If you want to purchase an additional credit report, for up to $10.50, you can contact each agency as follows:
Equifax: equifax.com, 800-685-1111
Experian: experian.com, 888-397-3742
TransUnion: transunion.com, 800-916-8800

Source: Federal Trade Commission, www.ftc.gov/freereports

New Gift Card Rules: The purpose of the new rules is to prevent service fees on gift cards unless the consumer has not used the card (or gift certificate) for more than one year. The consumer cannot be charged with more than one fee per month and the fees must be clearly disclosed.The Federal Reserve released the rules on March 25, 2010, which go into effect on August 22, 2010.

Expiration dates for gift cards must be at least 5 years after issuance, or five years after funds were last loaded. These rules are for retail gift cards or network branded cards, like Visa gift cards.

The new federal laws will override any state laws that are not as beneficial to the consumer.

Source: Journal of Accountancy, March 25, 2010, “Fed Issues Final Rules on Gift Card Fees, Expiration Dates”

Fiduciary Standard: Why this matters so much

We make a great effort when working with our clients that they understand their investments and the rationale that supports our investment philosophy. We feel this education is important and a vital part of our relationship.

In some discussions, we are asked how are we different than the “typical broker,” such as Merrill Lynch or Smith Barney. There are many answers to this question. In this post, I want to focus on an important distinction that is based in law, but I think really comes into practice regularly and has significant consequences to investors.

We are legally established as a “Registered Investment Advisor” and must adhere to a “fiduciary responsibility.” Brokers are subject to a lesser standard, called a “suitability rule.” This topic was addressed in a New York Times article dated February 28, 2010, which I will use to explain these differences.

“Registered financial advisers…adhere to a higher standard – “fiduciary responsibility,” an ethical and legal requirement that the investor’s best interest comes first, not the adviser’s own financial gain…Rooted in trust law, that standard means that an advisor has to act impartially and solely for the benefit of the client, avoiding conflicts of interest and self-dealing.”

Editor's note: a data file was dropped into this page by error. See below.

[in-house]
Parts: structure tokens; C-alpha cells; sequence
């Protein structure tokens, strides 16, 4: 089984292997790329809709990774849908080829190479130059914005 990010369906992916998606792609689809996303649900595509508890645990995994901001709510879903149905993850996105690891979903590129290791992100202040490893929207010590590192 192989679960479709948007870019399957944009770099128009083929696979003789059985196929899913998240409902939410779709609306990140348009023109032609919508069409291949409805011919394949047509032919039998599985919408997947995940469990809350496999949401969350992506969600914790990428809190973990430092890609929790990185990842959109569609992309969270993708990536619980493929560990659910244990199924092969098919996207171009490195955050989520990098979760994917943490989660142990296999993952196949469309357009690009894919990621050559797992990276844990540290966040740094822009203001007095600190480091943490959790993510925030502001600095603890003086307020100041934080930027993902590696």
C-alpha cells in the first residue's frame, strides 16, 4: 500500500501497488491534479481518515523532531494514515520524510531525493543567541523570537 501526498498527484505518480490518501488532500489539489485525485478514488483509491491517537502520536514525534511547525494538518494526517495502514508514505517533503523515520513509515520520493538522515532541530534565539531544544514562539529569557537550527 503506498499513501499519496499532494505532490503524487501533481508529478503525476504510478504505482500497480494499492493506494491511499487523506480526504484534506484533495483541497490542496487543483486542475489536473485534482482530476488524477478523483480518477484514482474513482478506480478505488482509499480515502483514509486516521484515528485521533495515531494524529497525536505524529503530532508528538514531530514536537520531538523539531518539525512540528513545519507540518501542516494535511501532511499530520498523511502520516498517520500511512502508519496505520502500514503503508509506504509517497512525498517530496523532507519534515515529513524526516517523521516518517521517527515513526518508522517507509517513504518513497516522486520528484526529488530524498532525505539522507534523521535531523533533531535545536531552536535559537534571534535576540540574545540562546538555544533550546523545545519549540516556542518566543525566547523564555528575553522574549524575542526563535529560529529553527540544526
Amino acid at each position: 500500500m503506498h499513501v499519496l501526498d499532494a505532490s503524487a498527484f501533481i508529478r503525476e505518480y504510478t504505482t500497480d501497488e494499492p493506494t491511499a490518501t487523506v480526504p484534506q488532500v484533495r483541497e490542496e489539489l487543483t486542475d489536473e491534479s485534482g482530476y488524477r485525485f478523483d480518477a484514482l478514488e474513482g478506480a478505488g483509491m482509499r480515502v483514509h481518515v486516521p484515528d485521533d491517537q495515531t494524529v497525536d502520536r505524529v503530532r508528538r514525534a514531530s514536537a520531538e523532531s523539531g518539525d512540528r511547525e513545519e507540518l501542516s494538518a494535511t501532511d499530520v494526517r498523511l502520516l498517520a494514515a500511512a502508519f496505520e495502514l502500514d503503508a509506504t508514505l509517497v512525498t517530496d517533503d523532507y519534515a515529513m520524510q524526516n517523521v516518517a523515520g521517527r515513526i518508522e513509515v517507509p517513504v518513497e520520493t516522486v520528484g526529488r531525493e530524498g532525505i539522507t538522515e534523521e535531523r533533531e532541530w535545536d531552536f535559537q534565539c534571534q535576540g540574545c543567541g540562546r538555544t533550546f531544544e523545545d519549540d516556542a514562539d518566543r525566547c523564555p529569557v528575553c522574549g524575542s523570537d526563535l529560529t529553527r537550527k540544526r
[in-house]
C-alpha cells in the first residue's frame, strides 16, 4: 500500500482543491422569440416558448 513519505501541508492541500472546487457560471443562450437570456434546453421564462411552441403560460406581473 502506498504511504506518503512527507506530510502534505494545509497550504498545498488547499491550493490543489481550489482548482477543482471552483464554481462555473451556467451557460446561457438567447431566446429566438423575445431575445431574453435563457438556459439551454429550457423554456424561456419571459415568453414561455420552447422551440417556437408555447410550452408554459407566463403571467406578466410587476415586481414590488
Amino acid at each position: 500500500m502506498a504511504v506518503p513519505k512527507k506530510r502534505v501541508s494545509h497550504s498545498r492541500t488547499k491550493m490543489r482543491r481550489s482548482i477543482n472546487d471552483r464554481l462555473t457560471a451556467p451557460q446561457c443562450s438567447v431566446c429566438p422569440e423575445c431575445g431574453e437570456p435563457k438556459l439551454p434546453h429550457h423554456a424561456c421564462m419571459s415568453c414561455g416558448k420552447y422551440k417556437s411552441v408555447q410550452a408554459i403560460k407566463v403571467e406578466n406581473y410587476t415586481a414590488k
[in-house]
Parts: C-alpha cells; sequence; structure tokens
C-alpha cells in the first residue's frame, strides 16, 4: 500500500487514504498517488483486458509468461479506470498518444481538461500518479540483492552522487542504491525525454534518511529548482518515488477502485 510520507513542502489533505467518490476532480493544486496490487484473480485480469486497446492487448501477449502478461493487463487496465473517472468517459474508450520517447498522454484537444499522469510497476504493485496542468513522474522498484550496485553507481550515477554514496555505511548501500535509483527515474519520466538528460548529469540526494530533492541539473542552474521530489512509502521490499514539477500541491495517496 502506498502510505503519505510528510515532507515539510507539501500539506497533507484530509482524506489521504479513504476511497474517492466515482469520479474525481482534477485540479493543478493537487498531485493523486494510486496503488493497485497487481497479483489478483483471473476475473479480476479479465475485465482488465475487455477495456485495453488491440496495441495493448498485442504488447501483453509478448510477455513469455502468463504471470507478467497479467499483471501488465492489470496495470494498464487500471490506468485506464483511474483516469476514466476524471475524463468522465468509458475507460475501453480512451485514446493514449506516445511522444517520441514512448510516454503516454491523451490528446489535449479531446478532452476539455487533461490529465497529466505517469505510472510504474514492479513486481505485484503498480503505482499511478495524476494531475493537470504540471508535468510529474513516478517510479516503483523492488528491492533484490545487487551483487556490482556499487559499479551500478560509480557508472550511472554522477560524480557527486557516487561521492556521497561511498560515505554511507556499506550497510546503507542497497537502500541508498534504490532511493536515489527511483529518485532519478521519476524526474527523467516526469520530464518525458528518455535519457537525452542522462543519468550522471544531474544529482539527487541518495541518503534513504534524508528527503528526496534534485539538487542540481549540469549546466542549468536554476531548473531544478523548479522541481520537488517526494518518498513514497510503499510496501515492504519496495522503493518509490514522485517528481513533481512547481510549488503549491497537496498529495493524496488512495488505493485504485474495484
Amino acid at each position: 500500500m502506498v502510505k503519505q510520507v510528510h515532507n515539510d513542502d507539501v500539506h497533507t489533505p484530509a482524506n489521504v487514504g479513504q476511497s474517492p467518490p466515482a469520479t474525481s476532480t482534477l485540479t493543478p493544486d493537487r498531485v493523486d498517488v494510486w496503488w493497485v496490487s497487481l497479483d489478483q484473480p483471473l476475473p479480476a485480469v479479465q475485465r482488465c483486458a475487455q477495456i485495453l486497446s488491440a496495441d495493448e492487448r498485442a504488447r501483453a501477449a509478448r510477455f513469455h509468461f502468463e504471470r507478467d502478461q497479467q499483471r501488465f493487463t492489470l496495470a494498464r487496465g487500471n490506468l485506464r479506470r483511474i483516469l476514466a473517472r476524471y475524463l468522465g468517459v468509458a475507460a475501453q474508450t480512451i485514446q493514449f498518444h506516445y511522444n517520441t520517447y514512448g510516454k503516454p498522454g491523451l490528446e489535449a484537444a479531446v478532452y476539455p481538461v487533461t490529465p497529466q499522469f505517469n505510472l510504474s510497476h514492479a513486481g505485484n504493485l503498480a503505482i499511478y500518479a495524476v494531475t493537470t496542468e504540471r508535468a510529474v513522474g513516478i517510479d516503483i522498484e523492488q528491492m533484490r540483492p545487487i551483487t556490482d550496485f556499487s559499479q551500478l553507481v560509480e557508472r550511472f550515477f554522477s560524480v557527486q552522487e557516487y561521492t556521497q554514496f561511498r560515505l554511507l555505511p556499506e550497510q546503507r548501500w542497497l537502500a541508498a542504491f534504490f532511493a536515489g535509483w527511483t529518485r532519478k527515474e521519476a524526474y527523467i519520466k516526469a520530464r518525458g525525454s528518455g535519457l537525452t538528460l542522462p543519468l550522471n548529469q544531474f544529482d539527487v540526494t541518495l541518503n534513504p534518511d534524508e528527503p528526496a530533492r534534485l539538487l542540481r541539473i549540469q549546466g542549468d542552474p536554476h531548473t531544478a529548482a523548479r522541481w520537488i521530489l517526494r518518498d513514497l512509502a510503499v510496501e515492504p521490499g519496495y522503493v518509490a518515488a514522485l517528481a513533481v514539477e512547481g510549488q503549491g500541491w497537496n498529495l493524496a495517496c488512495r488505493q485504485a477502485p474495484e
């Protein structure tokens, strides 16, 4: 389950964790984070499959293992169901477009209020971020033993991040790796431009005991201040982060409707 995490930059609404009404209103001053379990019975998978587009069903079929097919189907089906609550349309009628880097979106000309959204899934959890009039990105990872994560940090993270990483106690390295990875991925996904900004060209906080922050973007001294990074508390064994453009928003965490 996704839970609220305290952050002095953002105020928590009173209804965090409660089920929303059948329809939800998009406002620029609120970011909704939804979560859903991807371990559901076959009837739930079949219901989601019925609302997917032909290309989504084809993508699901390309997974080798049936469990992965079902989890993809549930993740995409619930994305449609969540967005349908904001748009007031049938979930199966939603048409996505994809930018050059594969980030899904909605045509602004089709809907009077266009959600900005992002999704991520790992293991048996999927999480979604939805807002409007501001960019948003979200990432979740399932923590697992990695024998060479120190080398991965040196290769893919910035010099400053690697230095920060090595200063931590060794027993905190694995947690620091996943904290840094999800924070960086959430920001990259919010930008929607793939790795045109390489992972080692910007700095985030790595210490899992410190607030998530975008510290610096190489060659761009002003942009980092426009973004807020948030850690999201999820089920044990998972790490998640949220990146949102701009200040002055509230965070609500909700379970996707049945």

“Brokers are governed by the suitability rule, which requires them to have “reasonable grounds for believing that the recommendation is suitable, according…” to industry standards. “They are not obligated to get you the best price for what they advise you to buy or sell – or even to be free of conflicts.”

“What may matter more than the array of services is the mind-set of the adviser. When a broker tells a client to buy or sell something, the suitability rule does not mean the broker has to be free of conflicts of interest. After all, the broker’s salary is ultimately paid by the brokerage firm, which has various products to sell. But brokerage firms say they are trying to eradicate that appearance of conflict.”

We take this obligation very seriously and it is the core foundation of our firm. We will only act in our client’s interest.

As an example, we recently reviewed a statement on behalf of a client, who also has some investments with a major Wall Street firm. The other broker sold a high quality municipal bond, which was to mature in a year, and purchased a bond that was rated as much riskier, based on the rating agency’s credit rating. Upon further research, the new bond that was purchased was underwritten by the same Wall Street firm. Thus, it appears that the only reason for the sale and purchase was to support the firm’s bond underwriting efforts. Was this broker acting in the client’s best interest or his firm’s best interest?

Source: New York Times, “Broker? Adviser? And What’s the Difference?”, February 28, 2010

Health Care Reform: The Tax Impacts

The following summary of the tax impact of the health care reform legislation is based on information available as of March 23, 2010. As more details are learned (the fine print!), I will provide further updates.

Increase in Medicare Tax: Beginning in 2013, the employee portion of the Medicare tax on compensation/earnings will increase by .9% (from 1.45% to 2.35%) for taxpayers with earned income in excess of $200,000, or $250,000 for joint filers. This also applies to self-employment income. It appears that the tax will affect all wages, but only for taxpayers with income above those levels. Implementation of this may be challenging or complicated, as taxpayers may not known until after the end of the tax year, whether this tax will apply, until their AGI is determined.

Investment Income Tax: Starting in 2013, at the same income levels as above, there will be an additional 3.8% tax on net investment income (interest, dividends, capital gains). I have seen some publications that include rental income in this definition, as well as annuity income, royalties. It would not apply to retirement plan distributions. This may cause a review of annuities, if this tax applies to annuity distributions.